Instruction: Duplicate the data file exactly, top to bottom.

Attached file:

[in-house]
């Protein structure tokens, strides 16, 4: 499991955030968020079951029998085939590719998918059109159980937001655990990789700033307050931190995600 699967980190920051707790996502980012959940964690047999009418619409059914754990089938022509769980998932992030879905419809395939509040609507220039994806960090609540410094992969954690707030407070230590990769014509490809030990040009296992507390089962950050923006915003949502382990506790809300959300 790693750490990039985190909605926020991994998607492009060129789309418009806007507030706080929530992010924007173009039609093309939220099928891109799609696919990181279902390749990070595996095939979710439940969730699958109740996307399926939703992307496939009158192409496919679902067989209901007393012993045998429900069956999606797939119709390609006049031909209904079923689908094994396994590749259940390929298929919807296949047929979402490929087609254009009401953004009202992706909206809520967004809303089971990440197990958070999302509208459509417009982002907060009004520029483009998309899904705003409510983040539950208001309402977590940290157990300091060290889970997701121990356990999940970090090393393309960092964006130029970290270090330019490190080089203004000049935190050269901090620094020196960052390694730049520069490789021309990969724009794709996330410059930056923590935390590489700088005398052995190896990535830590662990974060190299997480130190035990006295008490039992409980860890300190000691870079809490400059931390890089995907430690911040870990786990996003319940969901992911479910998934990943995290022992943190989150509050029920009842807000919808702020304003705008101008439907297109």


[in-house]
């Protein structure tokens, strides 16, 4: 499991955030968020079951029998085939590719998918059109159980937001655990990789700033307050931190995600 699967980190920051707790996502980012959940964690047999009418619409059914754990089938022509769980998932992030879905419809395939509040609507220039994806960090609540410094992969954690707030407070230590990769014509490809030990040009296992507390089962950050923006915003949502382990506790809300959300 790693750490990039985190909605926020991994998607492009060129789309418009806007507030706080929530992010924007173009039609093309939220099928891109799609696919990181279902390749990070595996095939979710439940969730699958109740996307399926939703992307496939009158192409496919679902067989209901007393012993045998429900069956999606797939119709390609006049031909209904079923689908094994396994590749259940390929298929919807296949047929979402490929087609254009009401953004009202992706909206809520967004809303089971990440197990958070999302509208459509417009982002907060009004520029483009998309899904705003409510983040539950208001309402977590940290157990300091060290889970997701121990356990999940970090090393393309960092964006130029970290270090330019490190080089203004000049935190050269901090620094020196960052390694730049520069490789021309990969724009794709996330410059930056923590935390590489700088005398052995190896990535830590662990974060190299997480130190035990006295008490039992409980860890300190000691870079809490400059931390890089995907430690911040870990786990996003319940969901992911479910998934990943995290022992943190989150509050029920009842807000919808702020304003705008101008439907297109």